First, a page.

By coming to understand ourselves as social beings, liberals may come to see forms of participation such as social justice work not simply as a choice we make (or do not make) as individuals but as a fundamental factor in the formation of our own identities. In other words, we must think of social justice work not simply as something we do, but as part of who we are. If I cannot see myself in solidarity with others whose circumstances are different from my own, then something is missing from my own identity. My sense of self is incomplete. In this self-help oriented culture, we often feel the need to attend to our own well-being before we can reach out to someone else. But the idea of participation can remind us that our own well-being is deeply connected to the well-being of others and that we can be healed only when there is healing, and justice, for others as well.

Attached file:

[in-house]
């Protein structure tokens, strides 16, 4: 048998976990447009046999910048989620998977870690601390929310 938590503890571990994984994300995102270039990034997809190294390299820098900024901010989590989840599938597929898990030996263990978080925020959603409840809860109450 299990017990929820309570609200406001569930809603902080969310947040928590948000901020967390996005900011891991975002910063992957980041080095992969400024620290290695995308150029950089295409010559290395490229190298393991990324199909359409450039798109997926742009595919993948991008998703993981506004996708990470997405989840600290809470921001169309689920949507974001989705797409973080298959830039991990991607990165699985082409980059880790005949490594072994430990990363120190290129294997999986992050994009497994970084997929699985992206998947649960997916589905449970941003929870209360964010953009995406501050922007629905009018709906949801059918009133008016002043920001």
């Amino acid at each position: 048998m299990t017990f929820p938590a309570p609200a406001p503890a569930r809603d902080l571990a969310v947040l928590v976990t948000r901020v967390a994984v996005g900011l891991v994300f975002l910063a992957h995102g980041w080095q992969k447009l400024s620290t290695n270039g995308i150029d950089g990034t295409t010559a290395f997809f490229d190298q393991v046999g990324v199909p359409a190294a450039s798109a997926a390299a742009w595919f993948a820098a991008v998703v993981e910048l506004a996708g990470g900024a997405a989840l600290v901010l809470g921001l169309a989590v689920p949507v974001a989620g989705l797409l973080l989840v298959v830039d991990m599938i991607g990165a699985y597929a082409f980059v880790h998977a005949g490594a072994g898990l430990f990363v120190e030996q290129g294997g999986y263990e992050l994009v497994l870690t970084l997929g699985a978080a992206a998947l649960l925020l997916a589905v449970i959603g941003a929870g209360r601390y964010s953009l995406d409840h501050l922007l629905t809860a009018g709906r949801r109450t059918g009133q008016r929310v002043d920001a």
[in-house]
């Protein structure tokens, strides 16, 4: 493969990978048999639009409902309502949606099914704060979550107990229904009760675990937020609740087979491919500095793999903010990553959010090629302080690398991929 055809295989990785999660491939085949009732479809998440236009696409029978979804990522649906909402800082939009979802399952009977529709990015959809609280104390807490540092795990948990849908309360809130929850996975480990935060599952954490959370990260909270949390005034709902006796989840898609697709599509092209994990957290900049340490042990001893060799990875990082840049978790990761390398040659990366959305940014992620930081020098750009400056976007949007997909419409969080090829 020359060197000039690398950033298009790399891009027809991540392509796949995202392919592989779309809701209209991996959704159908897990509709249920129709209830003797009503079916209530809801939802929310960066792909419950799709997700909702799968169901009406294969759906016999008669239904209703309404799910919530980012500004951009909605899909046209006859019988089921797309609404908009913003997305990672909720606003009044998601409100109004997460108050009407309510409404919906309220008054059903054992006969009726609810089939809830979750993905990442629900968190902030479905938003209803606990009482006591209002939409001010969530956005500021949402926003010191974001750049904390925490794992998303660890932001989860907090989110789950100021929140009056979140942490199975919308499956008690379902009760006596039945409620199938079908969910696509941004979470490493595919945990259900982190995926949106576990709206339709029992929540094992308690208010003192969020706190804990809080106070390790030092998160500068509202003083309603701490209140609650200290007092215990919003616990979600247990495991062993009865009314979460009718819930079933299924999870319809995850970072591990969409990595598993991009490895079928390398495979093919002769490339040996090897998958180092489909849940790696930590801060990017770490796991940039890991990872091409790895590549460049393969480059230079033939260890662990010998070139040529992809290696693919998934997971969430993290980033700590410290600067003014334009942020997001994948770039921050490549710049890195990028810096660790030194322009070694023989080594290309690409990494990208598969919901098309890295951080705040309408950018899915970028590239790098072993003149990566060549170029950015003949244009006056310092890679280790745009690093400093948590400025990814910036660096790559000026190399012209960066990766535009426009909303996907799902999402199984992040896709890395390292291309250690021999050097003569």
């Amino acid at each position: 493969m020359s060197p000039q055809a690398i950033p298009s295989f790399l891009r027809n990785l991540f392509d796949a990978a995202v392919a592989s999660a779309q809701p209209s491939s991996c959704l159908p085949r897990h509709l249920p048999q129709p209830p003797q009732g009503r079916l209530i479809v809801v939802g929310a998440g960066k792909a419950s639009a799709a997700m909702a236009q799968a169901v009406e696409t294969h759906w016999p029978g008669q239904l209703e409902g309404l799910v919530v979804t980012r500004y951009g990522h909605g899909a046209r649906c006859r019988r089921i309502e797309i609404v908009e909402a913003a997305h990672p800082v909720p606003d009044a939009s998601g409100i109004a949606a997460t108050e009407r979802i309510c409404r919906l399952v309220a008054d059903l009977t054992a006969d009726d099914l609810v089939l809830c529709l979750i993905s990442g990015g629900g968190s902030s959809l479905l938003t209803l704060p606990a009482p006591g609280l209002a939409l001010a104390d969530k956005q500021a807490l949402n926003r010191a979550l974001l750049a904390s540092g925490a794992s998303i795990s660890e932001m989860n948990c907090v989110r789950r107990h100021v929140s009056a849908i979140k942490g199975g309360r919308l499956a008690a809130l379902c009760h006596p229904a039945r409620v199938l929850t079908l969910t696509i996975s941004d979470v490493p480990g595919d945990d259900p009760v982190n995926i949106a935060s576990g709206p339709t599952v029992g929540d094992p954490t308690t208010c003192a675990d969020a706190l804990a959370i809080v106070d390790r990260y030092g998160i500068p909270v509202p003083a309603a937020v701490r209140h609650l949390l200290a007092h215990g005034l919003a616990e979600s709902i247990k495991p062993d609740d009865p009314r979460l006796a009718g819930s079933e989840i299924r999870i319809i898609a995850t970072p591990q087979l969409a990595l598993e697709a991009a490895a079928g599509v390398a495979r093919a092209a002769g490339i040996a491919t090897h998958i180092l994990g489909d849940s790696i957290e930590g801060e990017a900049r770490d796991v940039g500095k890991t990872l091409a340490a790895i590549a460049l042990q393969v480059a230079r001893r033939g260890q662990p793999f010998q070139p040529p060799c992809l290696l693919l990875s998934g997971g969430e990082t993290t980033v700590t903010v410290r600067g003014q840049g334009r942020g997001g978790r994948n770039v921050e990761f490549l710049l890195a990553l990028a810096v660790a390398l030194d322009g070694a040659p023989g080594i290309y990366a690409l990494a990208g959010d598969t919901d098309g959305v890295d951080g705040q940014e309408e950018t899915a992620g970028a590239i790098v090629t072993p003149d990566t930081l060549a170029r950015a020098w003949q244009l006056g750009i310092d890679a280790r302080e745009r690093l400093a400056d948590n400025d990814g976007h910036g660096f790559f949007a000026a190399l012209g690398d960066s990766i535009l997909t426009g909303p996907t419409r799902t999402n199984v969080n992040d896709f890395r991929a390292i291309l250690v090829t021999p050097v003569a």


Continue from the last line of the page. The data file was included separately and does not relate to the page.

–Rev. Dr. Paul Rasor, Faith Without Certainty: Liberal Theology in the 21st Century, p. 104